“Aye a beebee.”
He had pulled himself onto the couch, unassisted, and sprawled out on the quilt that is ALWAYS spread on the couch. He smiled, tickled at his own little game.
“You’ll always be my baby, bud,” I say from across the room.
“Momma, EAT,” he says, poking his mouth furiously. “Eat EAT eat!”
“Alright, bud,” I say, rising from the couch. “What are you hungry for?”
“Jeh-yoh,” he answered, and pulled it from the refrigerator once it was opened for him.
“How was your day?” I ask as we walk to the car from daycare.
“Gud,” he answers, too busy with waving buh-buh to everyone as we passed.
“I’m so glad!” I struggle to lift him into the car. He’s so stout, a little mass of hulk babyness with blue eyes and dimples. “Let’s go home and feed Little Dog.”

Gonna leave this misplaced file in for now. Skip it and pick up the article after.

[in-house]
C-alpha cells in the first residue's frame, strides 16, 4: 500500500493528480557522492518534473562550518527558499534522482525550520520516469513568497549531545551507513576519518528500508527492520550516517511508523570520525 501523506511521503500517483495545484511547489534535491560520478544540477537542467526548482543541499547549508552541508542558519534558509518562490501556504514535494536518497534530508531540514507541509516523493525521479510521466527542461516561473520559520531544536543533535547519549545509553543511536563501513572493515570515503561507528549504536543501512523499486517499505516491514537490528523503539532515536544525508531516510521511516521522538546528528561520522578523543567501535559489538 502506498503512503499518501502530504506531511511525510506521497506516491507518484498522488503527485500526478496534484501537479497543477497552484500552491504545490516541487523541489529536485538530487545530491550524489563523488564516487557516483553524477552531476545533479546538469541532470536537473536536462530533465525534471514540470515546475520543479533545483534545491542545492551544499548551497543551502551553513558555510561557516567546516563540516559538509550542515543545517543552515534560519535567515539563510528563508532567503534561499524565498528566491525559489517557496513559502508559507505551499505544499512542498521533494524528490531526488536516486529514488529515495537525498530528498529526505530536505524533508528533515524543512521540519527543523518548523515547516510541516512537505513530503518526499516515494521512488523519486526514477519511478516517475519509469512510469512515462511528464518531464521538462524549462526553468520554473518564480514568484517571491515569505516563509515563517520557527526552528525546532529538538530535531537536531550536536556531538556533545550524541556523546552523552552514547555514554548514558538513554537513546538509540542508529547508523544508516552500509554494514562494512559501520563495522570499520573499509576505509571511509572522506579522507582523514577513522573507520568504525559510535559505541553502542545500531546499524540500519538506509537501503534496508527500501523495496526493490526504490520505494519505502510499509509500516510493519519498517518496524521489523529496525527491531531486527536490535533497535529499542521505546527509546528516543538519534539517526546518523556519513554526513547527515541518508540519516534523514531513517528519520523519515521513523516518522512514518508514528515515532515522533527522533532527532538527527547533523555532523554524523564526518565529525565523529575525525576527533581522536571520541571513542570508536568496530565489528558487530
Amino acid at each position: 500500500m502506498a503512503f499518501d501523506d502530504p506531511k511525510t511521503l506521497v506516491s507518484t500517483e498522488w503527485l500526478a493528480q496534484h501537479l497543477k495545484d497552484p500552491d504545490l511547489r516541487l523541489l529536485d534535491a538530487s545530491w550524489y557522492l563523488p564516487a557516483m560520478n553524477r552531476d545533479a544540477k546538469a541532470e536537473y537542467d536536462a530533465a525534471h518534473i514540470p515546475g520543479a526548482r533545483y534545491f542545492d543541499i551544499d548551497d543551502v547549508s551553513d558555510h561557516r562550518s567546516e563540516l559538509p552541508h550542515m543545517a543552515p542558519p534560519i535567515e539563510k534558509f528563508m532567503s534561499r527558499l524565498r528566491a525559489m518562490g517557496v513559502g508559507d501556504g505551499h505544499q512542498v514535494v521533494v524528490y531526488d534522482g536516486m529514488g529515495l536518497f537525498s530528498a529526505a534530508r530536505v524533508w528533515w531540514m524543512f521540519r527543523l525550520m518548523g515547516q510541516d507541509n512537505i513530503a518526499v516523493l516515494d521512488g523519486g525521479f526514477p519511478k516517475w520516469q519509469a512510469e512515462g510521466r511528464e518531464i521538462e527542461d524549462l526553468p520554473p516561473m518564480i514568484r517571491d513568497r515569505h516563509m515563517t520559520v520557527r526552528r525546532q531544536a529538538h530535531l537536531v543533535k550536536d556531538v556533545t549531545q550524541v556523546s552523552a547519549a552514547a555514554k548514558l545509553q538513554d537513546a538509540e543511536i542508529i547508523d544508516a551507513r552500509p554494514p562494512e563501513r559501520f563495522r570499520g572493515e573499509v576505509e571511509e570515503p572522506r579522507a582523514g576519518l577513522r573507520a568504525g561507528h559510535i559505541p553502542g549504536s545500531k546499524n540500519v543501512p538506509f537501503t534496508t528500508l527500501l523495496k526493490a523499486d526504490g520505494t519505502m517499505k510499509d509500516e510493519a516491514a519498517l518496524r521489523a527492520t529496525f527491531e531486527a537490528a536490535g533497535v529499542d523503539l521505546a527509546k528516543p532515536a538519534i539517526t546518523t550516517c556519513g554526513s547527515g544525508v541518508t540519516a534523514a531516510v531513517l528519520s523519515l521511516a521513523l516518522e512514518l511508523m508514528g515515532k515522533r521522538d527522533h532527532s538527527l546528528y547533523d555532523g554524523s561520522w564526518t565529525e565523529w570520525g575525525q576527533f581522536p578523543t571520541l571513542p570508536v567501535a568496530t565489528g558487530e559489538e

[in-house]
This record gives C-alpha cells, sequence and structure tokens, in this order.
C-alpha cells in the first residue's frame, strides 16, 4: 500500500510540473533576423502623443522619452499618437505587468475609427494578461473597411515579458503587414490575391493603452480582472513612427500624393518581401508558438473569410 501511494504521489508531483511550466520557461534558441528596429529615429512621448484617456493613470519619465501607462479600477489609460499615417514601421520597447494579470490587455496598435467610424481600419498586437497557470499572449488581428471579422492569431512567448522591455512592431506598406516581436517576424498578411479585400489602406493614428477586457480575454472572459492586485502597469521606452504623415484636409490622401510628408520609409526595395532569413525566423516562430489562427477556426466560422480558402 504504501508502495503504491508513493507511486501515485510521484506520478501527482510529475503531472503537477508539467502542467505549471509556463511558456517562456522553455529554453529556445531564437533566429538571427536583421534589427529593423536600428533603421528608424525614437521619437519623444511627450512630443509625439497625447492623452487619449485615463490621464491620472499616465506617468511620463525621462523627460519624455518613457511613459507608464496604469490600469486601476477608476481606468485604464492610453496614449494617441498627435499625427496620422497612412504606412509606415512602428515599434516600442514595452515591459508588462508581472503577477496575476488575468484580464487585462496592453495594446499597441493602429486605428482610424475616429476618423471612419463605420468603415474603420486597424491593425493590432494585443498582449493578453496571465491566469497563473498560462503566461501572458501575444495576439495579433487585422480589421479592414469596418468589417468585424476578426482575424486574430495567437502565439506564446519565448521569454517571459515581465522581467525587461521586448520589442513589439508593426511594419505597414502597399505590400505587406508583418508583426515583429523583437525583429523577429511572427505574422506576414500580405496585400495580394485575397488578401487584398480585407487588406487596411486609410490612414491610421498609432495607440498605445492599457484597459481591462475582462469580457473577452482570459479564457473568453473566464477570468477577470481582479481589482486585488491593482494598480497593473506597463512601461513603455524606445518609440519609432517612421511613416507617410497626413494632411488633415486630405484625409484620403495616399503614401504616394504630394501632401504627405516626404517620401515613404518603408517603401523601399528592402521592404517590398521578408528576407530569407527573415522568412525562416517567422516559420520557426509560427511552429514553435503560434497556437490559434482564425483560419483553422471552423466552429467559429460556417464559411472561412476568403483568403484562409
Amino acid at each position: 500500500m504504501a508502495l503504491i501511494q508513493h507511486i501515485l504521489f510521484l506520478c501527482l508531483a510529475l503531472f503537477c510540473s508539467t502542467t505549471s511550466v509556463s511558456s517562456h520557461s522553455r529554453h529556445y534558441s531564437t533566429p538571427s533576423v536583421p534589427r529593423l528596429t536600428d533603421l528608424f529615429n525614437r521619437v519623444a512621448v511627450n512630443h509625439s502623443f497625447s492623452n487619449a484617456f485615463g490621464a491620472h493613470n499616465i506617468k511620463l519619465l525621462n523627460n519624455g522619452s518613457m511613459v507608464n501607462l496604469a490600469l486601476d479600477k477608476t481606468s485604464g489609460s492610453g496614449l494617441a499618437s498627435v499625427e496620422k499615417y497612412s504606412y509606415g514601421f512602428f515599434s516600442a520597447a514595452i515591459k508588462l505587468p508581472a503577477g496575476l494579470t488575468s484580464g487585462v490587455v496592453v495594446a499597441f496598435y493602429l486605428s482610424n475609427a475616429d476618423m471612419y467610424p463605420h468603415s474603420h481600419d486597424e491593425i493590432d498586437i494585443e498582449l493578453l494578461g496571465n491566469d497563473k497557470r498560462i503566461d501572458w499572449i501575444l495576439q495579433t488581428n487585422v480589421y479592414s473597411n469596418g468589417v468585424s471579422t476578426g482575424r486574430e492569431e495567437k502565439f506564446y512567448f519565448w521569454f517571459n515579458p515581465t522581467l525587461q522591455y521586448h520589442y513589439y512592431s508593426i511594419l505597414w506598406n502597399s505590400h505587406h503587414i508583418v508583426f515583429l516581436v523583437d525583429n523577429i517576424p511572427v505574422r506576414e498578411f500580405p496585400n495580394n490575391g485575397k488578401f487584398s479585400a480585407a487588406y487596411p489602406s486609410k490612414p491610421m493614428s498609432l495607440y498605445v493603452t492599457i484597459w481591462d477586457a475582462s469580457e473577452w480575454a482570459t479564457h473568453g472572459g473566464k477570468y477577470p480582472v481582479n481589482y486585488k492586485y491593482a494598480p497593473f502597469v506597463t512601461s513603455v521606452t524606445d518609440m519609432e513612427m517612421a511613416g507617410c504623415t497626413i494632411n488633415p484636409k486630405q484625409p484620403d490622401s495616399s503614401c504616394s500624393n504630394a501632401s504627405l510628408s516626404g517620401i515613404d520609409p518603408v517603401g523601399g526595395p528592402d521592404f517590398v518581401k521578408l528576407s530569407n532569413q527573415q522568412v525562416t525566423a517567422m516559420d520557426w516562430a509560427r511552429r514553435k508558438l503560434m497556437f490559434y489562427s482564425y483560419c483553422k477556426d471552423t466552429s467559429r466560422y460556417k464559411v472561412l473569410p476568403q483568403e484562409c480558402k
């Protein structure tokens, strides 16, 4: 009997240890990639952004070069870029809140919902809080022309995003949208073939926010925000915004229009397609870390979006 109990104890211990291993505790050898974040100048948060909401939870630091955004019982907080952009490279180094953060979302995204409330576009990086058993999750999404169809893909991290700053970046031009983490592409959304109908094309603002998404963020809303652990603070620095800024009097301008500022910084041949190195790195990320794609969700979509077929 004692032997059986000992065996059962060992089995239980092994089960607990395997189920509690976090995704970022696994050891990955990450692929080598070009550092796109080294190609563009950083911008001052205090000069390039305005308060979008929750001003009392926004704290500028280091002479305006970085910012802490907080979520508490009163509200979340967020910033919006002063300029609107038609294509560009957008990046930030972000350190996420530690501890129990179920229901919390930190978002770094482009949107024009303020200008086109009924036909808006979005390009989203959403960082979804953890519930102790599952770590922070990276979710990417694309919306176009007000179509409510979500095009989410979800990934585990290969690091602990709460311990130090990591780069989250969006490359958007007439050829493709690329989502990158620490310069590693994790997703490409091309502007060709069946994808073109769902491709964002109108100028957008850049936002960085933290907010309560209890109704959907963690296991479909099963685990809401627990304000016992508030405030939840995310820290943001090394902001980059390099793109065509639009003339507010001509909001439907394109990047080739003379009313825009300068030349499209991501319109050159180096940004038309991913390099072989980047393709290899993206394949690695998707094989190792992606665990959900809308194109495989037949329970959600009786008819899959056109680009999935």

“No,” he said, shaking his head as I weave his arms through the seat belt of his carseat. “See PaPa and Nonna?”
“No, buddy,” I say as I slide into my own seat. “We’re going to our house.”
“No, honey. Not Aunt Jenni. HOME. Our house. Someone has to feed Little Dog! Won’t you help me feed Little Dog?”
“Damnit, woman, I have just spent my entire day in a room with five other two year old boys and I’m damn tired of being treated like my opinions, wants, and needs are superfluous to whatever YOU have deemed a necessary itinerary for the evening! Now why don’t you shut the hell up and turn this damn piece of shit car around and head to FREAKING PAPA AND NONNA’S HOUSE BEFORE I BUST A CAP IN YO ASS!”
“What, buddy?” I say as we sit at the stoplight. “Can you help me feed Little Dog?”
He sighs. “Yah.”
One day we’ll speak the same language.